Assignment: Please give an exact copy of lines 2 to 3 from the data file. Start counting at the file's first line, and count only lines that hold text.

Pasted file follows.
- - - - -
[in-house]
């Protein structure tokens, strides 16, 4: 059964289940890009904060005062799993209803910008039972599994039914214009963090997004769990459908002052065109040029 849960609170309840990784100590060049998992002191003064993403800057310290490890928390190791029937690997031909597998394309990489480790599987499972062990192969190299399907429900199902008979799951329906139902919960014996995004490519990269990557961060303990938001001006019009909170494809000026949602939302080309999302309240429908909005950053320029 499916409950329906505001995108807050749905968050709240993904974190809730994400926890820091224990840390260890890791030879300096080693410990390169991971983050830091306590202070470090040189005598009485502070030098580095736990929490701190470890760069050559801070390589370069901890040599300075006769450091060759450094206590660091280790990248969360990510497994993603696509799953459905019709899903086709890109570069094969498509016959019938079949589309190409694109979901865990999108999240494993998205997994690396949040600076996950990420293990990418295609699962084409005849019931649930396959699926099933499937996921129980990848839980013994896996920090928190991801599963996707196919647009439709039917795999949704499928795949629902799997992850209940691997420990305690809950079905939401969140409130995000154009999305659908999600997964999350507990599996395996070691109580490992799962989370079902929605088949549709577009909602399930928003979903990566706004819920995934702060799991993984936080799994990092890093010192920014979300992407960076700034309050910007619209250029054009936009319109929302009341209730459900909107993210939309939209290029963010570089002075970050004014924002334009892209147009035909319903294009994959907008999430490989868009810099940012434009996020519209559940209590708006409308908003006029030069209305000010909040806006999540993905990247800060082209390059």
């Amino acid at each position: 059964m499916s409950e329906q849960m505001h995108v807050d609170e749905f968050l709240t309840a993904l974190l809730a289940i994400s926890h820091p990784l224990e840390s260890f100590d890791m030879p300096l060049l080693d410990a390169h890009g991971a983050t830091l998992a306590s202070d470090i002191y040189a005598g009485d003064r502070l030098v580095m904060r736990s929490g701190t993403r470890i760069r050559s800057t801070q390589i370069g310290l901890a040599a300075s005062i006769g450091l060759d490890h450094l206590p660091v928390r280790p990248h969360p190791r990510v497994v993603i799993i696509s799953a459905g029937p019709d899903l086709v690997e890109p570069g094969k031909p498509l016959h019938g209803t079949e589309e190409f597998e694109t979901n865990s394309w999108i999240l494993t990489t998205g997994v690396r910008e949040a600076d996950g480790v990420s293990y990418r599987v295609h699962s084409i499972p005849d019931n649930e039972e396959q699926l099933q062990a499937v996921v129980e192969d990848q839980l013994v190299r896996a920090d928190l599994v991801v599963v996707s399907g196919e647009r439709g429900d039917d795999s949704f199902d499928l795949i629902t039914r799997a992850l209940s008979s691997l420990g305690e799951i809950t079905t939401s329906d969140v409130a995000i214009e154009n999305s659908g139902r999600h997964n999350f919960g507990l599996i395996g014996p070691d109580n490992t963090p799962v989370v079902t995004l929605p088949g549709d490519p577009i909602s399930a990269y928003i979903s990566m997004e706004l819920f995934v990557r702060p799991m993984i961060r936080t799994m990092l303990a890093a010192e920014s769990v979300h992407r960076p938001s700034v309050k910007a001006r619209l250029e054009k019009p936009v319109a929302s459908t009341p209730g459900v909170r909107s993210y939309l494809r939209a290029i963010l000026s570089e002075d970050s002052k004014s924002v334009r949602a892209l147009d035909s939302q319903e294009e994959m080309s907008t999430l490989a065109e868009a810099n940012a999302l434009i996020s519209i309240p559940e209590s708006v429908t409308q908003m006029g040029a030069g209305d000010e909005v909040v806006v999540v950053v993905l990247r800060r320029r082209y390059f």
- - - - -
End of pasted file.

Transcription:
């Protein structure tokens, strides 16, 4: 059964289940890009904060005062799993209803910008039972599994039914214009963090997004769990459908002052065109040029 849960609170309840990784100590060049998992002191003064993403800057310290490890928390190791029937690997031909597998394309990489480790599987499972062990192969190299399907429900199902008979799951329906139902919960014996995004490519990269990557961060303990938001001006019009909170494809000026949602939302080309999302309240429908909005950053320029 499916409950329906505001995108807050749905968050709240993904974190809730994400926890820091224990840390260890890791030879300096080693410990390169991971983050830091306590202070470090040189005598009485502070030098580095736990929490701190470890760069050559801070390589370069901890040599300075006769450091060759450094206590660091280790990248969360990510497994993603696509799953459905019709899903086709890109570069094969498509016959019938079949589309190409694109979901865990999108999240494993998205997994690396949040600076996950990420293990990418295609699962084409005849019931649930396959699926099933499937996921129980990848839980013994896996920090928190991801599963996707196919647009439709039917795999949704499928795949629902799997992850209940691997420990305690809950079905939401969140409130995000154009999305659908999600997964999350507990599996395996070691109580490992799962989370079902929605088949549709577009909602399930928003979903990566706004819920995934702060799991993984936080799994990092890093010192920014979300992407960076700034309050910007619209250029054009936009319109929302009341209730459900909107993210939309939209290029963010570089002075970050004014924002334009892209147009035909319903294009994959907008999430490989868009810099940012434009996020519209559940209590708006409308908003006029030069209305000010909040806006999540993905990247800060082209390059």
């Amino acid at each position: 059964m499916s409950e329906q849960m505001h995108v807050d609170e749905f968050l709240t309840a993904l974190l809730a289940i994400s926890h820091p990784l224990e840390s260890f100590d890791m030879p300096l060049l080693d410990a390169h890009g991971a983050t830091l998992a306590s202070d470090i002191y040189a005598g009485d003064r502070l030098v580095m904060r736990s929490g701190t993403r470890i760069r050559s800057t801070q390589i370069g310290l901890a040599a300075s005062i006769g450091l060759d490890h450094l206590p660091v928390r280790p990248h969360p190791r990510v497994v993603i799993i696509s799953a459905g029937p019709d899903l086709v690997e890109p570069g094969k031909p498509l016959h019938g209803t079949e589309e190409f597998e694109t979901n865990s394309w999108i999240l494993t990489t998205g997994v690396r910008e949040a600076d996950g480790v990420s293990y990418r599987v295609h699962s084409i499972p005849d019931n649930e039972e396959q699926l099933q062990a499937v996921v129980e192969d990848q839980l013994v190299r896996a920090d928190l599994v991801v599963v996707s399907g196919e647009r439709g429900d039917d795999s949704f199902d499928l795949i629902t039914r799997a992850l209940s008979s691997l420990g305690e799951i809950t079905t939401s329906d969140v409130a995000i214009e154009n999305s659908g139902r999600h997964n999350f919960g507990l599996i395996g014996p070691d109580n490992t963090p799962v989370v079902t995004l929605p088949g549709d490519p577009i909602s399930a990269y928003i979903s990566m997004e706004l819920f995934v990557r702060p799991m993984i961060r936080t799994m990092l303990a890093a010192e920014s769990v979300h992407r960076p938001s700034v309050k910007a001006r619209l250029e054009k019009p936009v319109a929302s459908t009341p209730g459900v909170r909107s993210y939309l494809r939209a290029i963010l000026s570089e002075d970050s002052k004014s924002v334009r949602a892209l147009d035909s939302q319903e294009e994959m080309s907008t999430l490989a065109e868009a810099n940012a999302l434009i996020s519209i309240p559940e209590s708006v429908t409308q908003m006029g040029a030069g209305d000010e909005v909040v806006v999540v950053v993905l990247r800060r320029r082209y390059f």